The morpheme began to wear off, and Mr. Maglorian was granted lucidity for the first time since he'd had what he was beginning to suspect would be his last sip of coffee.
His dog had bitten off his thumb, his good, loyal dog. He was now in the hospital, and the doctor said there was an infection but he'd be fine. But he'd been having dream's which were more realistic than any of the dream's he'd ever had before, and in his heart he knew they weren't dreams at all.
The ferryman told him his stop was coming up soon which meant that despite what the doctor said, he wasn't going to make it. "You're being stupid," he said to himself, but he didn't believe his own words. He believed he was going to die.
But he said it again, and convinced himself that nothing was wrong long enough to go to sleep.
His hand was back, and it was very dead. So was his arm, up to the shoulder. The ferryman had stopped the boat and was eating a rat in one hand which looked even more dead than Mr. Maglorian's hand. The ferryman's fingers were black worms with pincers for fingertips.
"I'm taking my lunch break," said the ferryman in his low bubbly voice. "But we're almost there. You don't have my fare yet. That's very sad for you." The ferryman took a bight of the rat. "Guess you'll go for a swim soon." The ferryman grabbed Mr. Maglorian's shoulder and gave him a little shove. The ferryman gave a burbling chuckle. Mr. Maglorian teetered in the boat, and almost fell into the water which was now rushing the boat along. A dead face broke the surface for a moment and winked at him.
Mr. Maglorian woke up to his own screaming. He was still lucid, this was real. He had no idea what was going on, but he was sure he didn't want to drown. He needed two coins. Oh, boy, did he need two coins.
A nurse came because he was screaming. "Are you all right, Mr. Maglorian?"
He wasn't. "Yes," he said.
"Do you need anything? Some ice? More painkillers? The doctor says you can have some."
"I need 50 cents." The nurse gave him a look that said she thought he was crazy.
"I'm sorry, but we can't give money to hospital patients. Its hospital policy"
"Please!" said Mr. Maglorian, sitting up.
"Lie back now," said the nurse. "You won't be spending money for a while, anyway. You need to get better first."
"I'm going to die," Said Mr. Maglorian, who now was sure this was the case. His body was beginning to feel hot and feverish and his right arm felt like it was made up of broken pottery shards.
"That's just silly," said the nurse, patting him on the head. "I'll get you some ice."
She left, and Mr. Maglorian swore more vividly than he had since the war.
He checked his bedside table, and found no coins.
He felt dizzy, but the image of the ferryman was enough to get him up and out of bed. His personal affects weren't in his room, no coins there. The idea that he wouldn't be able to get two coins to put on his eyes before he died was now terrifying.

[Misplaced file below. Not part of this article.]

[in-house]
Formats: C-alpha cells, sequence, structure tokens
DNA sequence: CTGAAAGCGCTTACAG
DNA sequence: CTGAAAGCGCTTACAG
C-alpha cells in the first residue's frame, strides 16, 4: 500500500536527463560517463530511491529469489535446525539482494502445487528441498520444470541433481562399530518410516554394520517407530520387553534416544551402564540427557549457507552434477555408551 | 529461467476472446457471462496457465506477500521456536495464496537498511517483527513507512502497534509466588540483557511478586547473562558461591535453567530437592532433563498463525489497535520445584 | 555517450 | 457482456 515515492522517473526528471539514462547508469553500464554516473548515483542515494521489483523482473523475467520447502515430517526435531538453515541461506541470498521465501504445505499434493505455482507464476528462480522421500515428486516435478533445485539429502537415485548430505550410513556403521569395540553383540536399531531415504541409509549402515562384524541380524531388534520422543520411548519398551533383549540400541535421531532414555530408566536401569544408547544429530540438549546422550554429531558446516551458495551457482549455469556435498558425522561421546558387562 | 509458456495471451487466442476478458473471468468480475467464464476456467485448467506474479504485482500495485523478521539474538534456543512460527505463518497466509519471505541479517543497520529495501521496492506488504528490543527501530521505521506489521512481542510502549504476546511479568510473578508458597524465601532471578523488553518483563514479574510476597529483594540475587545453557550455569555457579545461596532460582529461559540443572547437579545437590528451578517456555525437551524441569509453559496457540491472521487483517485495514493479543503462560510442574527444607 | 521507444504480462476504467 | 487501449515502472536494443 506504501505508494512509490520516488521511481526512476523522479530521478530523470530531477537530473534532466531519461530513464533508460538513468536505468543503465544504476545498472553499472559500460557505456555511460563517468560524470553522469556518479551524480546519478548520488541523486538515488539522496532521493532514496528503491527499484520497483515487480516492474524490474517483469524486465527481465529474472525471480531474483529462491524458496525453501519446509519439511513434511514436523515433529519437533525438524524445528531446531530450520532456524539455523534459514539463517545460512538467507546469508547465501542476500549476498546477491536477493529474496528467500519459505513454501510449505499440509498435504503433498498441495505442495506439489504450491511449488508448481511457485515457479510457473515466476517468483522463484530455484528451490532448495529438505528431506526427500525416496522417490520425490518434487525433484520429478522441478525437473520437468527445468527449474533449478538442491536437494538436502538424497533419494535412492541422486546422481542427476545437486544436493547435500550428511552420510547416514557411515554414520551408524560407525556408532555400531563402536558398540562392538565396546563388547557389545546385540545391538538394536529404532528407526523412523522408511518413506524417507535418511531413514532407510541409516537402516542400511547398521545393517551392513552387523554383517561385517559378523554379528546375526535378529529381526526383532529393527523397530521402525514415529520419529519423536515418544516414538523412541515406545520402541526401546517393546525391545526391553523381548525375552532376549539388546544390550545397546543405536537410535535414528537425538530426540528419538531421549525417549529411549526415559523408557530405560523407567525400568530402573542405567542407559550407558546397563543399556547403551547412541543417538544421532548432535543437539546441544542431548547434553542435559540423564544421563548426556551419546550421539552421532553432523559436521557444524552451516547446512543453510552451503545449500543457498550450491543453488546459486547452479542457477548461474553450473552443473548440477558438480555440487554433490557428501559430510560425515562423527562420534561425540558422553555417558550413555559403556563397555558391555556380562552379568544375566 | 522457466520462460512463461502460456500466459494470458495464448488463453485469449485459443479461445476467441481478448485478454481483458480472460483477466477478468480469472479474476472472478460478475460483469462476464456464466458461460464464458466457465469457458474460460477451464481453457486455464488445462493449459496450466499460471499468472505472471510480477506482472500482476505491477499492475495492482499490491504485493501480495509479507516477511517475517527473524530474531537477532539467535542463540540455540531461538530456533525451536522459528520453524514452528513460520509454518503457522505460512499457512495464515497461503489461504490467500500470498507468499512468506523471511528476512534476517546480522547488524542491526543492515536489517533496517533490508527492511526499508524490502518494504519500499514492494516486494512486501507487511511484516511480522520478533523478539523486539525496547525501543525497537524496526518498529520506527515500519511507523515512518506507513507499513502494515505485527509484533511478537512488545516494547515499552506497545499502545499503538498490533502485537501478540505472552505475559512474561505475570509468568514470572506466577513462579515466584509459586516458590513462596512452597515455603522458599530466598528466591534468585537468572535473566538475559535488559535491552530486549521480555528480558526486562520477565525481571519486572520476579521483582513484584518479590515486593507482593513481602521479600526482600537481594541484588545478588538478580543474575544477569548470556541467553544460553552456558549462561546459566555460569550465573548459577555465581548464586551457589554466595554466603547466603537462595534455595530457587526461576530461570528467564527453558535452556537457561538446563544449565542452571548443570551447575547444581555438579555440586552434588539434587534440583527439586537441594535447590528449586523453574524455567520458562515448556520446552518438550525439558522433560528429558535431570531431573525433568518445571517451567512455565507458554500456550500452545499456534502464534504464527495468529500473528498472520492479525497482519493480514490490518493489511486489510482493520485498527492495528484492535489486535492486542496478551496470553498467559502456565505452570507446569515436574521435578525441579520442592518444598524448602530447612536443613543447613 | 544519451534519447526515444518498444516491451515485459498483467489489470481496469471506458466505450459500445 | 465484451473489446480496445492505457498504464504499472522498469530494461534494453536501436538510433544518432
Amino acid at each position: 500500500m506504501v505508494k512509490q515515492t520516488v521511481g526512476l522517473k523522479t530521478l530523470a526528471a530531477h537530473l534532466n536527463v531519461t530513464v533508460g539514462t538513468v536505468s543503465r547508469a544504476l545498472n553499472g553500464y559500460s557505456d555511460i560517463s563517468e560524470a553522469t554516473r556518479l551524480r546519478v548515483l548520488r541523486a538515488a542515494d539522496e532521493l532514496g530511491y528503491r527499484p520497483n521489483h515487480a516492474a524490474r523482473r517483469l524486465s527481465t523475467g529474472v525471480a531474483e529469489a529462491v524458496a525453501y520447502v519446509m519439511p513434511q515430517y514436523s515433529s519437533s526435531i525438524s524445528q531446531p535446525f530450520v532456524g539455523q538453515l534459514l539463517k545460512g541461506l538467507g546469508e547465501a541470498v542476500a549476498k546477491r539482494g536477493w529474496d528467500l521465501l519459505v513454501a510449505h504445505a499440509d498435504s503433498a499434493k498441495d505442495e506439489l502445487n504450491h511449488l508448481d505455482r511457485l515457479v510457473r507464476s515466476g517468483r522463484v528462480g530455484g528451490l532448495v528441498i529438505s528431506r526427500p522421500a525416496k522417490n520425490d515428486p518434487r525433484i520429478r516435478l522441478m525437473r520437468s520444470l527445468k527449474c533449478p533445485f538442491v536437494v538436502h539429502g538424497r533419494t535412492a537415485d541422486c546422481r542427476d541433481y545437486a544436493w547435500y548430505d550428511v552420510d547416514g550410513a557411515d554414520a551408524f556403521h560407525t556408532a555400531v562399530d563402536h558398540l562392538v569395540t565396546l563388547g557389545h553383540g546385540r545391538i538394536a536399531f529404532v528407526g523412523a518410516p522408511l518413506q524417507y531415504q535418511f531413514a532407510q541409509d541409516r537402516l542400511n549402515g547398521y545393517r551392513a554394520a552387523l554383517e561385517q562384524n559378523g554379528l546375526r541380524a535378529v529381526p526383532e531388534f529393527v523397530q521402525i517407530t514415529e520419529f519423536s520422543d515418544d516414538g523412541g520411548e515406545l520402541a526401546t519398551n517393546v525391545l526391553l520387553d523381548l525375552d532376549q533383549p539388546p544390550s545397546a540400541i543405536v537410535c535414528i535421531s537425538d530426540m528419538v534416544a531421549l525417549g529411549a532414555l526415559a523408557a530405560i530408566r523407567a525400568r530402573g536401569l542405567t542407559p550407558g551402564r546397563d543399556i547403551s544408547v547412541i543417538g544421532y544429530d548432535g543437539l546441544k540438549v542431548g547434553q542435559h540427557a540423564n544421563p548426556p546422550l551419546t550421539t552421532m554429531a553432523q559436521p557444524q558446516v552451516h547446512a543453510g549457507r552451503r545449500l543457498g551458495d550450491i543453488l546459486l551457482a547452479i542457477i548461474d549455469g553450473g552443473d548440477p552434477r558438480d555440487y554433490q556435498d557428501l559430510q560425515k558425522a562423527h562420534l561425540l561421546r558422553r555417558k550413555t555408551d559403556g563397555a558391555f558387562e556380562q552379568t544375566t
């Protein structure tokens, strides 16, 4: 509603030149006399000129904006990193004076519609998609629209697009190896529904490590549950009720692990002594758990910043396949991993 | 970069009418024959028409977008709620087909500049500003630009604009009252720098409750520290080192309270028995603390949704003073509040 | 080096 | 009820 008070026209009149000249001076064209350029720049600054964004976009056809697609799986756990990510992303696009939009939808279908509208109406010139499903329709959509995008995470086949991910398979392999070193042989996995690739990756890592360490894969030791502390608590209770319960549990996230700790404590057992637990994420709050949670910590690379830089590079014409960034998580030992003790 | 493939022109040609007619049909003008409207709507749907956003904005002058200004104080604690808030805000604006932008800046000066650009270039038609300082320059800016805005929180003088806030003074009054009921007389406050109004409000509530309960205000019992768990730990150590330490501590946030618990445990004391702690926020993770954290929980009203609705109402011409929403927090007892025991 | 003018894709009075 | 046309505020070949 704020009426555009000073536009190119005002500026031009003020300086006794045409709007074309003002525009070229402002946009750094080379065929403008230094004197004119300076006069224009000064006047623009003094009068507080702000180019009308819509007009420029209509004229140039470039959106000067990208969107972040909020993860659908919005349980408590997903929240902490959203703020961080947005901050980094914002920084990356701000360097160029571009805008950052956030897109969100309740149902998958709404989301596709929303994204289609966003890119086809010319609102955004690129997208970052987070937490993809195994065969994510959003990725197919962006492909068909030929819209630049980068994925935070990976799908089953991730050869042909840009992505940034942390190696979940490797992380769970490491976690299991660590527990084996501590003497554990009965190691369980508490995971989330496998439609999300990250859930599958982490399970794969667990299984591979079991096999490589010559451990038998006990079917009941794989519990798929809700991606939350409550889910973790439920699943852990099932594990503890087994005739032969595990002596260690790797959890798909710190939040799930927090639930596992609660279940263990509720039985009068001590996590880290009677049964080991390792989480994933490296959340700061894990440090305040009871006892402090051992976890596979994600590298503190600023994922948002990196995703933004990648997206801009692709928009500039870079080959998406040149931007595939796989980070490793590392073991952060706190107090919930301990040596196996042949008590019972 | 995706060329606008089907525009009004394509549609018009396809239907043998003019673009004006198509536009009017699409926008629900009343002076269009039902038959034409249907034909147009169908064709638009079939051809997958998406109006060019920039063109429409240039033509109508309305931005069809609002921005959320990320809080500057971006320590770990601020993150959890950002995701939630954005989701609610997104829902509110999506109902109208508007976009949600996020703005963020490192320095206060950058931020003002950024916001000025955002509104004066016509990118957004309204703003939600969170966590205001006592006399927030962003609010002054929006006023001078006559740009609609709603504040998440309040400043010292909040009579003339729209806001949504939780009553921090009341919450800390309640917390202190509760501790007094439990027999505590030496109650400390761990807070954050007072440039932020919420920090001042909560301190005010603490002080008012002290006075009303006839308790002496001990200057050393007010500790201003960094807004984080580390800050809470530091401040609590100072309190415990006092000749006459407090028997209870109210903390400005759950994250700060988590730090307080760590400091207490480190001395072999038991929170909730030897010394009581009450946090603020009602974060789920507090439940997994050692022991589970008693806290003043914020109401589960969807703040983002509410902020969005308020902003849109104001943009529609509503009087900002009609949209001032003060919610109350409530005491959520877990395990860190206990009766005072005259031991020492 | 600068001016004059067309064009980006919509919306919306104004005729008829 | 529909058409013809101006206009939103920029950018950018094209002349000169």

The nurse came back into the room with a bucket of ice. "Oh, you're not supposed to be out of bed!"
"I need fifty cents!" Mr. Maglorian screamed at her. "Give me 50 cents."
He ran at the nurse, who dropped the ice with a little squeak. "I don't have it," she screamed, putting her hands up.
He ran passed her. He needed to find a visitor, someone in street clothes.
But he didn't see visitors anywhere. All Mr. Maglorian saw were doctors and nurses and orderlies.
Two of the orderlies saw him running and began to chase him saying things like, "you need to come back to bed, Mr. Maglorian. For your own good."
Mr. Maglorian was looking at the orderlies, wondering if they had two coins. He only turned his head frontwards in time to see the staircase, but not in time to stop from falling down it. Mr. Maglorian barked his head a good one at the bottom and was on the boat again.
The ferryman was poling rapidly, laughing to himself. "Theirs your stop," he said, and pointed. Half of Mr. Maglorian's face was dead now, but with his good eye he saw a sign far ahead. It said Mr. Maglorian's place. Mr. Maglorian looked at his place. It looked like a good place, a place where he could spend eternity quite happily. The ferryman whipped around to face him. "It's a good place," he growled, his voice now even lower and more bubbly, "But you don't have my fare."
A boney dead hand wrapped around Mr. Maglorian's throat, and he was dragged towards the side of the boat. The ferryman's cowl fell back, and Mr. Maglorian saw his face. Fat green mushrooms for the eyes, a drippy pustule for a nose, and a wide maw, with moss growing on the teeth. The hair was ragged fungus. "I'll get it, I'll get it!"
He woke again, lying at the bottom of the stairs. The orderlies were hurrying towards him.
Mr. Maglorian was blessed with one last moment of lucidity. "He never said my coins had to be money," he thought, and smiled. Then, to the perplexity of everyone but himself and the Ferryman, he rolled onto his back, and put his pinky fingers in his mouth and chomped down hard and tasted the best taste in the world. His own blood.
When the orderlies reached the dead man, they found him with only seven finger's remaining on his hands, and one of his pinky finger's resting on each of his eye's.